-Dwarf Apple- There is a growing number of options in dwarf apple trees. These trees generally grow to a maximum height of 8 to 10 feet high- perfect for the small yard. The great thing about apple trees, besides the fruit, is that they respond well to pruning. A small tree can become even smaller! Apple trees can even be trained to grow in 2-3 foot tall hedges- a perfect border for an herb garden. As varieties go, I've been very happy with my September Ruby variety: exceptional for fresh eating and baking.
-Pears- Reliable varieties of pears grow in the prairies, though the jury is still out on whether any are good for fresh eating (my sister-in-law has a very good unknown variety in her Edmonton backyard). Pear trees are often too large for an average-sized yard (especially as two are required for pollination) however they are amazingly versatile. They graft well onto apple trees and can be espalied to beautiful effect along walls and arbours.
-Beech Hazelnut- Hazelnuts are delicious fresh or dried. Grown in the form of a multi-stemmed tree or bush, it tops out at 15 to 18 feet. The Urban Farmer suggests trying the new crosses from the University of Saskatchewan. Crossing European with native cultivars, the new variety is called “Filazel”.
AS HEDGE OR FAST SCREEN
-Saskatoons- In the wild these fruit are often small and seedy but cultivated varieties can be as large as a blueberry, super sweet plus they pack a nutritional punch. Per 100 grams, they easily beat blueberries in their protein, fibre, iron, potassium and vitamin C levels. Saskatoons also make a great hedge. Dyrland recommends trying Nelson, Honeywood, Thiessen.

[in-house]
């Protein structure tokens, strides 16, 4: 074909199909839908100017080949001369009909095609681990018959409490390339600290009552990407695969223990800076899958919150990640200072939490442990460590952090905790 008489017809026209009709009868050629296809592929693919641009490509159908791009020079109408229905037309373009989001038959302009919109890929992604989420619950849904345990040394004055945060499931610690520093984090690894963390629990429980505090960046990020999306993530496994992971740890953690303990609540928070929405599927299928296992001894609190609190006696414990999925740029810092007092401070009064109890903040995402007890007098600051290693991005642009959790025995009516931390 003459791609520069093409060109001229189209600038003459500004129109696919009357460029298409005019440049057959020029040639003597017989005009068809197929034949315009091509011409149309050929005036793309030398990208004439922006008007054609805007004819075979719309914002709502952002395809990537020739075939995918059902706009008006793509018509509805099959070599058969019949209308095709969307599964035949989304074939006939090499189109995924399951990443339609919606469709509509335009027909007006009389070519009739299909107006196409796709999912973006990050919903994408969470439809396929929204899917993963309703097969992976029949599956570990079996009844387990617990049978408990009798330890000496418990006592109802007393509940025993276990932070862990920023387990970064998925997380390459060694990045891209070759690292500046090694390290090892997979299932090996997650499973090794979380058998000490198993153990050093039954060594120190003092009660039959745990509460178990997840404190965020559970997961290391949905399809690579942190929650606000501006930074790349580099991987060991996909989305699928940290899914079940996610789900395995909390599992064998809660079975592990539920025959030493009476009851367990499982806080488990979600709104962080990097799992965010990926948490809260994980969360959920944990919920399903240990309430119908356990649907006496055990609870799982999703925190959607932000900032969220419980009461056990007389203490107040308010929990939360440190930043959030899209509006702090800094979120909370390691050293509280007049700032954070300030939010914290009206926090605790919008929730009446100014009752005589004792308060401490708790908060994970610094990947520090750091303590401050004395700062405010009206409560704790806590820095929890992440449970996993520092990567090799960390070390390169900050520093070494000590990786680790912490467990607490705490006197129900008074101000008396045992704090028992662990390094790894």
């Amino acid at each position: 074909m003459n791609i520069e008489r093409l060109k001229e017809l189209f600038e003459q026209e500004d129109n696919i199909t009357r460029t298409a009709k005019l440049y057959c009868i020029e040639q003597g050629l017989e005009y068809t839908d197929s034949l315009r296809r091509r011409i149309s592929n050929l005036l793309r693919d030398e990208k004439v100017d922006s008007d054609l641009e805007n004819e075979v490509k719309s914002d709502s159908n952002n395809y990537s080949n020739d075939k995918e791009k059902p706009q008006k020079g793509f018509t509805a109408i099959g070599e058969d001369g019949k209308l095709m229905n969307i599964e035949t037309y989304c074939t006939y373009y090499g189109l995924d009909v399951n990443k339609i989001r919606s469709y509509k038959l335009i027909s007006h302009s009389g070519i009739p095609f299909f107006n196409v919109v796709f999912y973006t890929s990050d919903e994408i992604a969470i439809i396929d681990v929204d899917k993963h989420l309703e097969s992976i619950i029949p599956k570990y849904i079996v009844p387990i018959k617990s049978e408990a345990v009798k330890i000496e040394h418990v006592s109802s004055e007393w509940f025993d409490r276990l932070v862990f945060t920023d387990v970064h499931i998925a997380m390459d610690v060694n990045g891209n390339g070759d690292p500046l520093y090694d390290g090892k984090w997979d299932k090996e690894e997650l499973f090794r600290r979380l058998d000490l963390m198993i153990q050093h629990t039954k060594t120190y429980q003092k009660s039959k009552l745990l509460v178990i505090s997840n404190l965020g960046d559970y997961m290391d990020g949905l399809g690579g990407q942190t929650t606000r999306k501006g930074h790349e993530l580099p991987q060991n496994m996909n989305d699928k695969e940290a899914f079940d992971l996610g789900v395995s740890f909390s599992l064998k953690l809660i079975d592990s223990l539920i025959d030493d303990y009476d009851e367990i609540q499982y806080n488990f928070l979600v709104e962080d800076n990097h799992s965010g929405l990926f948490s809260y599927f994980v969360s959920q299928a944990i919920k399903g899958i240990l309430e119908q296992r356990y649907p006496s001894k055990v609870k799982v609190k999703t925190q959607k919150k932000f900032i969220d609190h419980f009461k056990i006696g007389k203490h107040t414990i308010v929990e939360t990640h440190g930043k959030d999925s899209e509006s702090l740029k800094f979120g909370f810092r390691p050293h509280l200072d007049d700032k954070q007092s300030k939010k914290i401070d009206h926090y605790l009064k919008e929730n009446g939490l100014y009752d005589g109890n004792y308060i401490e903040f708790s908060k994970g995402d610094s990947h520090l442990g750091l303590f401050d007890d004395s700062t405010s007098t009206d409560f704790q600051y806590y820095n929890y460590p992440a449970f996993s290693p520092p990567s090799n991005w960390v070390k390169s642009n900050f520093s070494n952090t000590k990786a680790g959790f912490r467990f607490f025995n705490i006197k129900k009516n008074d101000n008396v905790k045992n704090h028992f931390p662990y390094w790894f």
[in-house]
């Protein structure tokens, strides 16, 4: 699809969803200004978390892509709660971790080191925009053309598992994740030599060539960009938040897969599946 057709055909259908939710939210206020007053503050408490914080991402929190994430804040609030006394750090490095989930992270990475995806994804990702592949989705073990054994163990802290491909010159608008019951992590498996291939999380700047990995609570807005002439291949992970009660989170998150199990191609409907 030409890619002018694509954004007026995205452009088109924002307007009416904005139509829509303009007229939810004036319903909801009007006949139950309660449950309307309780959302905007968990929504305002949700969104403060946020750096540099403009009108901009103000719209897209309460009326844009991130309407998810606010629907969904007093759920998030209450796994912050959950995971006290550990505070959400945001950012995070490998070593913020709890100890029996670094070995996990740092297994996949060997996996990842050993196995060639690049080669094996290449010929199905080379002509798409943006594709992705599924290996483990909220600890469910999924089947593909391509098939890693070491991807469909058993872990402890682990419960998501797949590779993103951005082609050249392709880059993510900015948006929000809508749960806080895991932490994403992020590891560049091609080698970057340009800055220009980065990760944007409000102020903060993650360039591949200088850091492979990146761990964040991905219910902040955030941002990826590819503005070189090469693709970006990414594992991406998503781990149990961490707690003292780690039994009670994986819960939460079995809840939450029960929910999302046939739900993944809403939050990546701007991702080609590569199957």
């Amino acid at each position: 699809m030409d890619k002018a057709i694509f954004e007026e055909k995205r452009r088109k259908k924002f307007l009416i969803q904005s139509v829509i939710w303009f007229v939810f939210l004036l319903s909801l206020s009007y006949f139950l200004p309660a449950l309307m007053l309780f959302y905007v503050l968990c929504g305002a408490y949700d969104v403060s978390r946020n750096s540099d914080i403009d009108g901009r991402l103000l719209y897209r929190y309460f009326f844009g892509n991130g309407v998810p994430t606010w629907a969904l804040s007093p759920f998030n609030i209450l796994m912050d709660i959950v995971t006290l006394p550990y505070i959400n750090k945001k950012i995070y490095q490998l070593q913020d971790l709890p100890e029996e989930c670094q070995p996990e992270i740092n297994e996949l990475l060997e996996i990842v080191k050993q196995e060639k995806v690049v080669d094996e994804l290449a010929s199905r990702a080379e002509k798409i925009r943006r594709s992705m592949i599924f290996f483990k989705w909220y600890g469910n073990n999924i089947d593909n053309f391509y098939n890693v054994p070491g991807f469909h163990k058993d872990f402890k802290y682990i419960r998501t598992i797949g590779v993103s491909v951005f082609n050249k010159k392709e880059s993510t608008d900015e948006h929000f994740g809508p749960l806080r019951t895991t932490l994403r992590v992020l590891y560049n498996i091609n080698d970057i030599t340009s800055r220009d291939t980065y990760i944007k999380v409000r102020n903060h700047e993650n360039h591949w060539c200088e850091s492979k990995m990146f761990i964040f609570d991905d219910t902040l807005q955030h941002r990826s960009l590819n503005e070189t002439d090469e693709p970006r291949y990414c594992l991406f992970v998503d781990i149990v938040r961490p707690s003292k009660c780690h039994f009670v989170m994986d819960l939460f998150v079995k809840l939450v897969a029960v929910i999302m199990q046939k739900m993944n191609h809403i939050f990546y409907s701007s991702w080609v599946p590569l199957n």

- Sour Cherries- Don’t let the name scare you, new varieties like Juliet, Cupid and Crimson Passion are easily eaten fresh from the bush. Cherries can be trained into a hedge, a tall bush or a single trunk tree. Water well and harvest when the fruit easily falls. For the best preserves, Dyrland recommends Carmine Jewel. For proven fruit production and size, Sunstar Nurseries recommends planting an Evans.
If you can recommend any varieties, please do so in the comments section!
This reprint is part of an article I wrote for Gardening for the Prairies, Winter 2012. Over the next few days, in time for planting season, I'll publish the list of fruit options you might consider when making landscaping decisions. Planting prairie fruit doesn't have to be limited to the veggie patch or a brambling patch of raspberries in the alley. In this series, we'll look at fruit you can use for ground cover, vertical cover, screens, feature plantings... When it comes to fruit-scaping, thanks to the U of S's many new fruit varieties, us northern gardeners are limited by our imagination, not our Northern climate!